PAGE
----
Table 4. Size and space requirements for cattle handling facilities.

Holding pen

Size/space item

Dimensions by cattle weight:

< 600 lb

Dimensions by cattle weight:

600–1,200 lb

Dimensions by cattle weight:

> 1,200 lb

Space per head, ft2

14

17

20

Pen fence height, in

60

60

60

Post spacing, ft

8

8

8

Post depth in ground, in

30

30

30

Crowding pen

Size/space item

Dimensions by cattle weight:

< 600 lb

Dimensions by cattle weight:

600–1,200 lb

Dimensions by cattle weight:

> 1,200 lb

Space per head, ft2

6

10

12

Post spacing, ft

4–6

4–6

4–6

Solid wall height, in

45

50

50–60

Working chute, straight sides

Size/space item

Dimensions by cattle weight:

< 600 lb

Dimensions by cattle weight:

600–1,200 lb

Dimensions by cattle weight:

> 1,200 lb

Width, in

18

22

28

Length, minimum ft

20

20

20

Working chute, sloped sides

Size/space item

Dimensions by cattle weight:

< 600 lb

Dimensions by cattle weight:

600–1,200 lb

Dimensions by cattle weight:

> 1,200 lb

Width at 4-ft height, in

20

24

28

Width inside at bottom, in

15

16

18

Minimum length, ft

20

20

20

Working chute fence

Size/space item

Dimensions by cattle weight:

< 600 lb

Dimensions by cattle weight:

600–1,200 lb

Dimensions by cattle weight:

> 1,200 lb

Post spacing, ft

7

7

7

Post depth in ground, in

36–48

36–48

36–48

Solid wall height, in

54–60

54–60

60

Top rail height for gentle cattle, in

54–60

60

60

Top rail height for aggressive cattle, in

60–72

60–72

60–72

Holding/squeeze chute

Size/space item

Dimensions by cattle weight:

< 600 lb

Dimensions by cattle weight:

600–1,200 lb

Dimensions by cattle weight:

> 1,200 lb

Height, in

45

50

50

Straight sides width, in

18

22

28

V-shaped sides width at bottom, in

6–8

8–12

14–16

Length including head gate, ft

5

5–8

5–8

Loading chute

Size/space item

Dimensions by cattle weight:

< 600 lb

Dimensions by cattle weight:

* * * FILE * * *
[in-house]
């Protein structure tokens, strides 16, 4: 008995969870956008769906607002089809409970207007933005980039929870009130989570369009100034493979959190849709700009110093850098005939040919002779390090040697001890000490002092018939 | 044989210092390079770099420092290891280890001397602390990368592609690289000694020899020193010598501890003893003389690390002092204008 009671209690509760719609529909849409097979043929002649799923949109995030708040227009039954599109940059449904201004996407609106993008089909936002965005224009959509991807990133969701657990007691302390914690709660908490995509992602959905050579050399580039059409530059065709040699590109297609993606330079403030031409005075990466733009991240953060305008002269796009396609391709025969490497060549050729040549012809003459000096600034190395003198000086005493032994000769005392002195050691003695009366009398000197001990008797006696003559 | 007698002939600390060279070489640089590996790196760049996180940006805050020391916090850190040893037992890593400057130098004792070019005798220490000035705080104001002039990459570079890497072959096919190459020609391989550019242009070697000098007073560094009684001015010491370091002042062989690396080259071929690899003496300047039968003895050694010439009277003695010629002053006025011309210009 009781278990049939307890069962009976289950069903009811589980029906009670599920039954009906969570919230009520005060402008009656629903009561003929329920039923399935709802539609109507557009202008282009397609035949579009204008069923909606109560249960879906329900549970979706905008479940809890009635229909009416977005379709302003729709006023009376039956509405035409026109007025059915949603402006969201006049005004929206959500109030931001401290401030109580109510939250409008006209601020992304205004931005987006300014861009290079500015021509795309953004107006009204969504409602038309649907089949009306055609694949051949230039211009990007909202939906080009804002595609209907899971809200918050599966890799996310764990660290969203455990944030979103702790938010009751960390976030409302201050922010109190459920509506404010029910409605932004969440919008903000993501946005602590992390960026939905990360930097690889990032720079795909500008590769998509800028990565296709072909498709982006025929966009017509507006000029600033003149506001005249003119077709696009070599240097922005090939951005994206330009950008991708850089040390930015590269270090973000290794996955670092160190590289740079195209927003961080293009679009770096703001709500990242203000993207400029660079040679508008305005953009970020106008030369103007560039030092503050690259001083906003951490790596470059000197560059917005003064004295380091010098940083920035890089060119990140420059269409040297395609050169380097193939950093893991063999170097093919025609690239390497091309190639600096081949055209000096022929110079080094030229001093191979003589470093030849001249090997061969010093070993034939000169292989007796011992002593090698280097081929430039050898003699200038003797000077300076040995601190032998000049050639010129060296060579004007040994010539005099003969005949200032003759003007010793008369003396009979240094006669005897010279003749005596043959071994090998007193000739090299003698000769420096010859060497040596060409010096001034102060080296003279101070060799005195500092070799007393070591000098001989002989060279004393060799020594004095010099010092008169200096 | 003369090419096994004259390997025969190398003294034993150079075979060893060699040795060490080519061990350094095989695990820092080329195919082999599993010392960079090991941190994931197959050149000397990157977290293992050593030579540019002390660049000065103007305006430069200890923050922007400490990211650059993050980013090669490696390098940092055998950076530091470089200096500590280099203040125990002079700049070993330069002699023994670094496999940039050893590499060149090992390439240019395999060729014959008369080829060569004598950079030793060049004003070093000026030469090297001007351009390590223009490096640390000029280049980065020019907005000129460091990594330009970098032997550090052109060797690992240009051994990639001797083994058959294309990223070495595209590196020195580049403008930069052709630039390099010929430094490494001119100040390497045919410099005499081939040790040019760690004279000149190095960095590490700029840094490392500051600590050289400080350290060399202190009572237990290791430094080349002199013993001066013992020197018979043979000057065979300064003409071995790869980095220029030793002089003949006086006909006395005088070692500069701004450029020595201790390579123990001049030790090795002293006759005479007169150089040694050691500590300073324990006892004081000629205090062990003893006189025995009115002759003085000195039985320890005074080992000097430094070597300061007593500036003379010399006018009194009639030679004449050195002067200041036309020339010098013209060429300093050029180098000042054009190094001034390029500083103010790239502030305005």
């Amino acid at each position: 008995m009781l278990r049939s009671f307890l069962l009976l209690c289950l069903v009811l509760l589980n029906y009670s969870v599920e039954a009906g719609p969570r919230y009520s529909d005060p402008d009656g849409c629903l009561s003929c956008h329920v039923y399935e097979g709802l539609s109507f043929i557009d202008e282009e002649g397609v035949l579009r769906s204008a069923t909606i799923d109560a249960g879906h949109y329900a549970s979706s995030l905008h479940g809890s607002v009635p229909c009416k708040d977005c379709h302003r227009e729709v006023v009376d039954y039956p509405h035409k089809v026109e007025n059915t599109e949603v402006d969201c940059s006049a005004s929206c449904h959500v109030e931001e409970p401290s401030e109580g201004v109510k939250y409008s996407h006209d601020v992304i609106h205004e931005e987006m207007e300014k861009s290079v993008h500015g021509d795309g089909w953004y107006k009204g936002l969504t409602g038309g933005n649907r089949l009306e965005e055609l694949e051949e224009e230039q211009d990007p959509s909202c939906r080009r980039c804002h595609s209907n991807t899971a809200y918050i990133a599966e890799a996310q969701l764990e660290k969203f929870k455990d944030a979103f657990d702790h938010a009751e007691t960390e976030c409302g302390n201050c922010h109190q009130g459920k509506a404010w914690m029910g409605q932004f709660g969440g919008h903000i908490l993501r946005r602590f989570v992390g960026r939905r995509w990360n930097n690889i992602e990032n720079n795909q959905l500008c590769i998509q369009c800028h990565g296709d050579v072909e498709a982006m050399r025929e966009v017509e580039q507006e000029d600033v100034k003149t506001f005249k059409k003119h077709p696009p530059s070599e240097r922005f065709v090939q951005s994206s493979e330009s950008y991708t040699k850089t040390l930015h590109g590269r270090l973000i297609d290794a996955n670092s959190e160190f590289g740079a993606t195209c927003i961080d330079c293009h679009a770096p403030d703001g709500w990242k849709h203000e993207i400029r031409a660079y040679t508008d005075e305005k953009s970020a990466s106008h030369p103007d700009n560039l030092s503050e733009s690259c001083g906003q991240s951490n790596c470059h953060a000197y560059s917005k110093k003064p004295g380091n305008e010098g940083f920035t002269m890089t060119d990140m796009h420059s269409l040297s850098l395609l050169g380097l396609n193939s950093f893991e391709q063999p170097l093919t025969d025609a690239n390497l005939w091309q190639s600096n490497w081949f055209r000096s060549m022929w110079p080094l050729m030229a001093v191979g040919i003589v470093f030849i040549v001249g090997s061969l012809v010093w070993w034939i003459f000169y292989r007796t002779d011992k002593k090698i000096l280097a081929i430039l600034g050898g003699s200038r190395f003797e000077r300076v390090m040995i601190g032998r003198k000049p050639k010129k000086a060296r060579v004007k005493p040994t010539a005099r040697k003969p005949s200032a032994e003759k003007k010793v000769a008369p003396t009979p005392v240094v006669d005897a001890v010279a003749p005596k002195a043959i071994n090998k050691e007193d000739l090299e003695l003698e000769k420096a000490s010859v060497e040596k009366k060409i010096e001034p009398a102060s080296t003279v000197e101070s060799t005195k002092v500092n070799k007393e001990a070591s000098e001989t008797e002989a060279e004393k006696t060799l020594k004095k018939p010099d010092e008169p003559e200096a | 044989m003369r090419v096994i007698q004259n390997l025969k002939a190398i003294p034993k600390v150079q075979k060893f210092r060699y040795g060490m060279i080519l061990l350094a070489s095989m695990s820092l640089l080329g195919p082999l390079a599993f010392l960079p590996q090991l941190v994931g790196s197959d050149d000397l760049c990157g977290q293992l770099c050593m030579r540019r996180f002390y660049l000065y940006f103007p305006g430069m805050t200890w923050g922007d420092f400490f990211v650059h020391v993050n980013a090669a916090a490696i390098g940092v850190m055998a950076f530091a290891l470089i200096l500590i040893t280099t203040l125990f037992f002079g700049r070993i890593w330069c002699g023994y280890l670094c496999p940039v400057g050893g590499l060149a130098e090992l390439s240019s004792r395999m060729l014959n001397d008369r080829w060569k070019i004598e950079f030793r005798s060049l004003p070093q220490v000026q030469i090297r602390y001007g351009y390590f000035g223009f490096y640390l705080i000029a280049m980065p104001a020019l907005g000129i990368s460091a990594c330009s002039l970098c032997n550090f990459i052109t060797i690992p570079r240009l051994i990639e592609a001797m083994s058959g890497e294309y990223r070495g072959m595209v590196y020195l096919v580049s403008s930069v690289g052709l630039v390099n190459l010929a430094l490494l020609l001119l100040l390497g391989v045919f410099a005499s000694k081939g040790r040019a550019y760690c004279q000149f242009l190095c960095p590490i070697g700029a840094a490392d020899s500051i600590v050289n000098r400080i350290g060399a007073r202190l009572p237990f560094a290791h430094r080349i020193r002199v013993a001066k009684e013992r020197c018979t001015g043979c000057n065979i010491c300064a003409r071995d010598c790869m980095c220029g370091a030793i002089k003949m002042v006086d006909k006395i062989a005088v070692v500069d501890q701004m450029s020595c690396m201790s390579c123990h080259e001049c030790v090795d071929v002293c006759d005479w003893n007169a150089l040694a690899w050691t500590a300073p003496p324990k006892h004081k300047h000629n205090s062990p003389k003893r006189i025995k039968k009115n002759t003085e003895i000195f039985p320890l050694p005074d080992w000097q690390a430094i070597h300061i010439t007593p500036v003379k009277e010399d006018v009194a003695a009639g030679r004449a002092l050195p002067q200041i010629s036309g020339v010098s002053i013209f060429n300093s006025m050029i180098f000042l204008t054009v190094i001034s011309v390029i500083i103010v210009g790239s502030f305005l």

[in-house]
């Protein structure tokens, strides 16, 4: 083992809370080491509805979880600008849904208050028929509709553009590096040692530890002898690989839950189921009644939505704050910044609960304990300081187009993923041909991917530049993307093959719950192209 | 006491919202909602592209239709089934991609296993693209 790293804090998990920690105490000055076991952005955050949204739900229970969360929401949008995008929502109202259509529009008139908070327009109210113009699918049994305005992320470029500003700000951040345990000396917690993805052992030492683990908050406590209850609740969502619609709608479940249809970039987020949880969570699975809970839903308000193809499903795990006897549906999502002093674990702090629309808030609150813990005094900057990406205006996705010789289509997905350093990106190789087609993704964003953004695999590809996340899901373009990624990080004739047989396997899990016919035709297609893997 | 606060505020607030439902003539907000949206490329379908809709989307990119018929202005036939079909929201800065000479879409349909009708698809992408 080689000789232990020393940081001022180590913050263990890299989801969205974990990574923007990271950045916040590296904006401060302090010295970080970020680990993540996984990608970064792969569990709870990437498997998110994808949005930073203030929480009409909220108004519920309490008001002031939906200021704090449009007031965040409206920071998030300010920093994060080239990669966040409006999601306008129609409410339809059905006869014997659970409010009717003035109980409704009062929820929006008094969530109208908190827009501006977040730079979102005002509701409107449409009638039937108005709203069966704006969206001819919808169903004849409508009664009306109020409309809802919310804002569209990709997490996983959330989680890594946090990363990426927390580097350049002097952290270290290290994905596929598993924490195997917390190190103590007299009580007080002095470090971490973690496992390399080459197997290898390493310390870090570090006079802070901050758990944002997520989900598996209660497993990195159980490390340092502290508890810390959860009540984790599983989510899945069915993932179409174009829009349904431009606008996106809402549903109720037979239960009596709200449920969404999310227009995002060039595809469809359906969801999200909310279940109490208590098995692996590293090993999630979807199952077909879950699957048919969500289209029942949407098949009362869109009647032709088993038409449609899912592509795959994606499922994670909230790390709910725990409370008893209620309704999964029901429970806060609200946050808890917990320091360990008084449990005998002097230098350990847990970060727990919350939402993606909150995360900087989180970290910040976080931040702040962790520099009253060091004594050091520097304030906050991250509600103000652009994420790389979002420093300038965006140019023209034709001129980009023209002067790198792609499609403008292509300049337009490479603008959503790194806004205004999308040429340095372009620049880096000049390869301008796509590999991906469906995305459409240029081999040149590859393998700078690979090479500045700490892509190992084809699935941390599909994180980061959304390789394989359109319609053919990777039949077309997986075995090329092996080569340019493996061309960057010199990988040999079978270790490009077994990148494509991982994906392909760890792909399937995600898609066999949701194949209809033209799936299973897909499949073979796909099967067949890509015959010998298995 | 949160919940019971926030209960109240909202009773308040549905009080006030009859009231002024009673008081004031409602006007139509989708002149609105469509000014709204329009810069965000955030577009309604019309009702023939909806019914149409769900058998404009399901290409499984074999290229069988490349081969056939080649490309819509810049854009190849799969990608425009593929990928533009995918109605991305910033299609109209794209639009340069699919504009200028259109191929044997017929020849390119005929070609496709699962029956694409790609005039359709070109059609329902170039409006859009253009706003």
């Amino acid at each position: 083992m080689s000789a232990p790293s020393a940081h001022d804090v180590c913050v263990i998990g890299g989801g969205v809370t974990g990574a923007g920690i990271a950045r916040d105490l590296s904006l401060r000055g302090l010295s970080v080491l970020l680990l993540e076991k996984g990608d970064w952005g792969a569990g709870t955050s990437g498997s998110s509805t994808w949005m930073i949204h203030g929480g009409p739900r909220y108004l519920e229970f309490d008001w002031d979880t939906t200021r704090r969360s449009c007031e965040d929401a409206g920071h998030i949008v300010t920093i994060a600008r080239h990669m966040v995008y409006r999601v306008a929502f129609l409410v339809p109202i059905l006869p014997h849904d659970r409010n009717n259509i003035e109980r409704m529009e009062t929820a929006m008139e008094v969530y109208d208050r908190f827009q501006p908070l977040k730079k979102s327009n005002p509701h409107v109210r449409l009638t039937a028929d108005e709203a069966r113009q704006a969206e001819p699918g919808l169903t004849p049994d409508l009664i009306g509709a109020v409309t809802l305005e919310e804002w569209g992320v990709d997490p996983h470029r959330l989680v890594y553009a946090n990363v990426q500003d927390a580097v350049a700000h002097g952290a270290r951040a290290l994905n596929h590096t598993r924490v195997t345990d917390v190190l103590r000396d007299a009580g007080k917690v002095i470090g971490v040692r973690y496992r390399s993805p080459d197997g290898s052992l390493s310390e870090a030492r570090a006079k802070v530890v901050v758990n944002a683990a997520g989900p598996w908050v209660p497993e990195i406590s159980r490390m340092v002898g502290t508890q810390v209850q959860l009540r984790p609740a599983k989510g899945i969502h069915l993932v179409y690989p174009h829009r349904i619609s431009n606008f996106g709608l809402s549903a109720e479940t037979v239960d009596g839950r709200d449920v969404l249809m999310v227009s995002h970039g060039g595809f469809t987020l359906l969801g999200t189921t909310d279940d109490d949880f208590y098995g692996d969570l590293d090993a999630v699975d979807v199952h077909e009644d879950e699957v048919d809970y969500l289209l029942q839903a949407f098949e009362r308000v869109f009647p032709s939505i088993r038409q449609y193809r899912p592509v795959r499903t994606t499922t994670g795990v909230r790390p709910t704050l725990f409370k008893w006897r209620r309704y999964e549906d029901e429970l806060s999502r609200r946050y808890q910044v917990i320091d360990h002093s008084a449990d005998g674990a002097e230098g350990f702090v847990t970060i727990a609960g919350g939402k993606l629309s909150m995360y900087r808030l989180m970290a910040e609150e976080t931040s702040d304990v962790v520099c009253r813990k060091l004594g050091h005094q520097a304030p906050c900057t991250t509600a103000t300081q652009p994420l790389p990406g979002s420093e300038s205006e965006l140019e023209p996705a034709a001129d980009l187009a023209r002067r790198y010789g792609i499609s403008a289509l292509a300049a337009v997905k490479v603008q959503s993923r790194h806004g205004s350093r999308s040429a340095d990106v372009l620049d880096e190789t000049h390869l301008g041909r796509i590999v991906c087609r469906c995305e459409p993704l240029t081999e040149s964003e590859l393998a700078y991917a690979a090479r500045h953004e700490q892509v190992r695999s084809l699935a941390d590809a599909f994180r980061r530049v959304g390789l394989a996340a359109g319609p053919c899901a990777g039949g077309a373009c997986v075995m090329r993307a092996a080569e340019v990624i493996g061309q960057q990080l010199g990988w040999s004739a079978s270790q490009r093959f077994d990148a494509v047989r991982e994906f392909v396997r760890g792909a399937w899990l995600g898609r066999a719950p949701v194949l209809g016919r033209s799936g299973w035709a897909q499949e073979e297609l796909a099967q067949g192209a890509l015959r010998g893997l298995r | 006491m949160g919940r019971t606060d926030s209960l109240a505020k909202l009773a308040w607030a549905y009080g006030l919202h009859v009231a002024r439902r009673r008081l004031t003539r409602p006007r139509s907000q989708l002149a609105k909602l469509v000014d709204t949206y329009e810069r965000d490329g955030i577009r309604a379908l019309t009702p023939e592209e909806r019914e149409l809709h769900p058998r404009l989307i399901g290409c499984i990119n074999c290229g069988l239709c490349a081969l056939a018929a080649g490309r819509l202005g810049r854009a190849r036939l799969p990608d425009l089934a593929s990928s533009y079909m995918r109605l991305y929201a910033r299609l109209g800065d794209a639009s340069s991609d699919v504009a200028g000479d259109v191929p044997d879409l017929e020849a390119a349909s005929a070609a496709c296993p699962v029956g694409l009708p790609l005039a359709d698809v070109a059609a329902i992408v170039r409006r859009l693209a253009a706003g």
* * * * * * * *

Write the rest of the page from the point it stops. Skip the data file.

600–1,200 lb

Dimensions by cattle weight:

> 1,200 lb

Width, in

26

26

26–30

Minimum length, ft

12

12

12

Maximum rise, in/ft

3.5

3.5

3.5

Spacing of 1-in x 2-in cleats, in

8

8

8

Trailer ramp height

15

15

15

Pickup truck ramp height

28

28

28

Large truck ramp height

40

40

40

Tractor-trailer ramp height

48

48

48

Double-deck trailer ramp height

100

100

100

Adapted from J. R. Bicudo et al. 2002.Cattle Handling Facilities: Planning, Components, & Layouts. Univ. KY, Coop. Ext. Serv., Lexington, KY.

Construction Considerations

Commercially available cattle handling facility components that just need incorporation into a facility layout are one option for producers. Cattle operations can also construct facilities from their own designs and materials. Highway guard rails, railroad timbers, rough sawn lumber, and recycled grain bin panels are some examples of materials that can be used.

Start by drawing a basic facilities layout including dimensions. Then physically measure and mark outside perimeters at the prospective construction site. Check and recheck measurements to ensure accuracy. Use flags, stakes, chalk, or paint to outline the facilities design on the site. Then adjust the location or design of the layout as appropriate before finalizing construction plans.